It is "difficult" to see how a fire brigade can make further cuts without potentially increasing the risk to local communities, public spending watchdogs have warned.
The Accounts Commission said that Fife Fire and Rescue Service (FFRS) had already made "significant savings" but now faced the need to make further reductions to its budget.
But it said: "It is difficult to see how further savings can be achieved without the potential for some increase in community risks."
The warning came in a report the Commission published about the brigade on Thursday.
The service is funded by Fife Council and the report pointed out that, as a result, it "needs to compete directly with other services within Fife Council for financial resources".
The Accounts Commission said, so far, FFRS had managed to maintain standards at the same time as reducing the size of its workforce.
However, it added the service "now faces significant challenges with the need to make further savings of 4% - 4.5% in each of the following three years".
The report went on: "It now faces a specific challenge to maintain its standard crewing levels for all emergency responses."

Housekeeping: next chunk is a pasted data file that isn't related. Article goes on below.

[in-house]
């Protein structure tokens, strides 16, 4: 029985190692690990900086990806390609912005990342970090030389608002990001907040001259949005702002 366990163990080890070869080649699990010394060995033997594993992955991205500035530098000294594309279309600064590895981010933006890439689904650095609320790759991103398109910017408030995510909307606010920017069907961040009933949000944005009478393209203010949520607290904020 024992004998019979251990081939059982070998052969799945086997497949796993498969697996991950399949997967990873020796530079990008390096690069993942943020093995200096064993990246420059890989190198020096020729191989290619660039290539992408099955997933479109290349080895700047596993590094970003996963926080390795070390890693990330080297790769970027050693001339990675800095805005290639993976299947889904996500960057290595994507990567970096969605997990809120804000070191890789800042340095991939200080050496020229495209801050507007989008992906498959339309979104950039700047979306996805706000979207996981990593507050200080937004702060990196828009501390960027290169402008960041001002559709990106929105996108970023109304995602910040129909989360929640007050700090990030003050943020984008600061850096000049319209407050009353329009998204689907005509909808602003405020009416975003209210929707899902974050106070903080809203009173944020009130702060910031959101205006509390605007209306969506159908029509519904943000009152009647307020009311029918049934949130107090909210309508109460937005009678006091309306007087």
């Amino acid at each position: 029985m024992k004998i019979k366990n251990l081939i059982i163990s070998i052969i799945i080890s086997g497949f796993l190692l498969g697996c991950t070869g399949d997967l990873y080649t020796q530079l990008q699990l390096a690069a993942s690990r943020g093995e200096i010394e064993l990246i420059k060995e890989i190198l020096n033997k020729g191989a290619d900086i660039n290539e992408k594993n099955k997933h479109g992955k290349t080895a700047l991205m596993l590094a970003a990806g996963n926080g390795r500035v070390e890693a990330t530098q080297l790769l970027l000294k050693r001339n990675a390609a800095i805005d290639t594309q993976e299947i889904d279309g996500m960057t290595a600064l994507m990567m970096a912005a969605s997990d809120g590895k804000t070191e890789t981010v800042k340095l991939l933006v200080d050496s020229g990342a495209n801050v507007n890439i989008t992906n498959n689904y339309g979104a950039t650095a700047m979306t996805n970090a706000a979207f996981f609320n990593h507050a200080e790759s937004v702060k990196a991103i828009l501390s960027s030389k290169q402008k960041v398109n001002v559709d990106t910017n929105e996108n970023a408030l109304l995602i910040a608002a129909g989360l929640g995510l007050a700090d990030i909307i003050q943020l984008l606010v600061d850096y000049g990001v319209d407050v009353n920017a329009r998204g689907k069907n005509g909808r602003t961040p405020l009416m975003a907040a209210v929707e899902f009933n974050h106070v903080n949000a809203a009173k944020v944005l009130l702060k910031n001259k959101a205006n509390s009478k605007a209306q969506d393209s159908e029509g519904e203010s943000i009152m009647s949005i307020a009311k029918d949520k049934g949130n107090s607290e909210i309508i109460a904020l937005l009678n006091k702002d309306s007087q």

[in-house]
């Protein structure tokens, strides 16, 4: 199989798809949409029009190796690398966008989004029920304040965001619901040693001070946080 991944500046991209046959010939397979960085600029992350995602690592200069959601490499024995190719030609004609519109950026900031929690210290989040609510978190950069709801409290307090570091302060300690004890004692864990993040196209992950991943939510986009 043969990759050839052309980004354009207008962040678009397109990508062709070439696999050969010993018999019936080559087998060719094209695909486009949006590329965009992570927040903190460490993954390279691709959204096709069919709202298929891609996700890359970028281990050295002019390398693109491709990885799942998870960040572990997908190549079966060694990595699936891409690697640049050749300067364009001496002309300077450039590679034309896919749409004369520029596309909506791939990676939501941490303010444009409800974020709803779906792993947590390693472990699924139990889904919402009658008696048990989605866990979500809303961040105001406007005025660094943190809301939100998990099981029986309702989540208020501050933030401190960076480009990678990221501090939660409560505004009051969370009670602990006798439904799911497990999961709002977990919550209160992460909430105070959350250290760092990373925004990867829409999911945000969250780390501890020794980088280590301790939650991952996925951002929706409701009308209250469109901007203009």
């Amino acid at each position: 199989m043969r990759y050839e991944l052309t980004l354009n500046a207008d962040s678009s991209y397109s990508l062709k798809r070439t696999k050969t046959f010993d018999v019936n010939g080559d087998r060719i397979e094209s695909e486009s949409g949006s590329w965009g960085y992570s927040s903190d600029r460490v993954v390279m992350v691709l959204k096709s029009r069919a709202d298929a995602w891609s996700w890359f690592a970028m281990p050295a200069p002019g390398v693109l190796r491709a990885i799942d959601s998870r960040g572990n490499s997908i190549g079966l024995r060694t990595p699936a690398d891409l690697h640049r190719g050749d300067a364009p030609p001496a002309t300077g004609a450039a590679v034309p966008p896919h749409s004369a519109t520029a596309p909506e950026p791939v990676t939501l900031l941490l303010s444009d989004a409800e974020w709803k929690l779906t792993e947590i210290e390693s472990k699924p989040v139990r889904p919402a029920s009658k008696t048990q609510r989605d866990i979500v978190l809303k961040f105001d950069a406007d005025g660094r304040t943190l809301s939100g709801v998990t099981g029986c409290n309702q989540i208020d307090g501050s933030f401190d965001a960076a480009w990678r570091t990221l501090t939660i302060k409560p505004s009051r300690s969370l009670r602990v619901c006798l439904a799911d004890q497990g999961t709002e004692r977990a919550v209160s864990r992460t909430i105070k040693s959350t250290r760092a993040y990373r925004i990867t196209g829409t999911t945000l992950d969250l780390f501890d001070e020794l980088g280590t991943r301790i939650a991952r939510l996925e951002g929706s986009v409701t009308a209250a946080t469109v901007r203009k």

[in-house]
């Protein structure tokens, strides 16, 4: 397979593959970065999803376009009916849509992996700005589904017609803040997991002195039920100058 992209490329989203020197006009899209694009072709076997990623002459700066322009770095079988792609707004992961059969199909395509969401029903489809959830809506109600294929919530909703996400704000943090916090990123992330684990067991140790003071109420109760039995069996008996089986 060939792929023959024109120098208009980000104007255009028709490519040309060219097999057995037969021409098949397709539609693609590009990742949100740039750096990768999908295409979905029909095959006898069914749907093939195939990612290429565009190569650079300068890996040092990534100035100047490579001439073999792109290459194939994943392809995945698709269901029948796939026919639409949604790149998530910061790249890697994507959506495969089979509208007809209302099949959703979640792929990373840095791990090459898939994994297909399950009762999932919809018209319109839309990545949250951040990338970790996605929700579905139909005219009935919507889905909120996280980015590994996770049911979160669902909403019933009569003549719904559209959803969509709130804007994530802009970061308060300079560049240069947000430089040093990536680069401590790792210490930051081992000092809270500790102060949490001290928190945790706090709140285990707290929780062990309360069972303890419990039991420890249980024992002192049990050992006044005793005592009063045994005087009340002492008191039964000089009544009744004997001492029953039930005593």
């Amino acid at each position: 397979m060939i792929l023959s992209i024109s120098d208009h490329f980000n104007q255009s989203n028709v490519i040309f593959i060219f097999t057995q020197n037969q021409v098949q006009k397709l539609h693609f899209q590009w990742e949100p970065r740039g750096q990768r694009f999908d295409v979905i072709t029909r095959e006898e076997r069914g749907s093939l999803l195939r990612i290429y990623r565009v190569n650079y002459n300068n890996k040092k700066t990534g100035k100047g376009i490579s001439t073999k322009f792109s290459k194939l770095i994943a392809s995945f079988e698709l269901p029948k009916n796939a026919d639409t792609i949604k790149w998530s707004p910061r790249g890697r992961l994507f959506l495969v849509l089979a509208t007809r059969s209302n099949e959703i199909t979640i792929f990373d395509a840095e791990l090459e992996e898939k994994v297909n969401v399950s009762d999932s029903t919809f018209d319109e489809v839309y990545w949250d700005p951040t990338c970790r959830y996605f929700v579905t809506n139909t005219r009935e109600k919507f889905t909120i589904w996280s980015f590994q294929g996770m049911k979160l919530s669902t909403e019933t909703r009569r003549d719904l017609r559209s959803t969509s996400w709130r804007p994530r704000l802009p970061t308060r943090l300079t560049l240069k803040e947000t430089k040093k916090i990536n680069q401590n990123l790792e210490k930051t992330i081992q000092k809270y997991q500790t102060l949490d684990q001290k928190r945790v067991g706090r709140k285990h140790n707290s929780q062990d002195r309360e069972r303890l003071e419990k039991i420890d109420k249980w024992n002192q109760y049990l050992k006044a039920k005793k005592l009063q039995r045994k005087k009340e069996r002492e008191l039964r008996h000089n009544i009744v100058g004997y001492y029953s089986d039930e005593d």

FFRS had considered making redundancies but avoided this by transferring 15 firefighters to neighbouring services.
However, the report said that unlike other fire brigades in Scotland Fife "often has to reduce crewing levels below its standard levels".
It added: "Even with its current workforce, it is a challenge to maintain its standard crewing levels on fire appliances."
The report warned: "The difficulties of balancing the need for financial savings with community safety look to be even more challenging over next year.
"FFRS is now seeking to identify further savings for 2012-13, which is likely to involve further reductions in its workforce and potential changes in duty rotas."
Claire Baker, Labour MSP for Mid Scotland and Fife, said the Fire Brigades Union (FBU) had been warning that "Fife Council's decision to squeeze budgets will impact on community safety".
Ms Baker said she was raising the issue with ministers and added: "The SNP Government has since acknowledged that there is a problem in Fife and yet they won't step in with a solution.
"Ministers must now address the FBU's concerns before the staffing situation gets any worse and lives are put at risk."
Neil McFarlane, chief fire officer for Fife Fire and Rescue Service, said: "As we move forward in the development of a national fire and rescue service, we in Fife Fire and Rescue Service will continue to do all we can to ensure that the people living and working within our communities receive a high quality service.
"It is important that the right people, with the right skills, are in the right place, at the right time, thereby delivering added value to society and achieving outcomes that can be measured in support of our overall aim of 'making our communities safe'."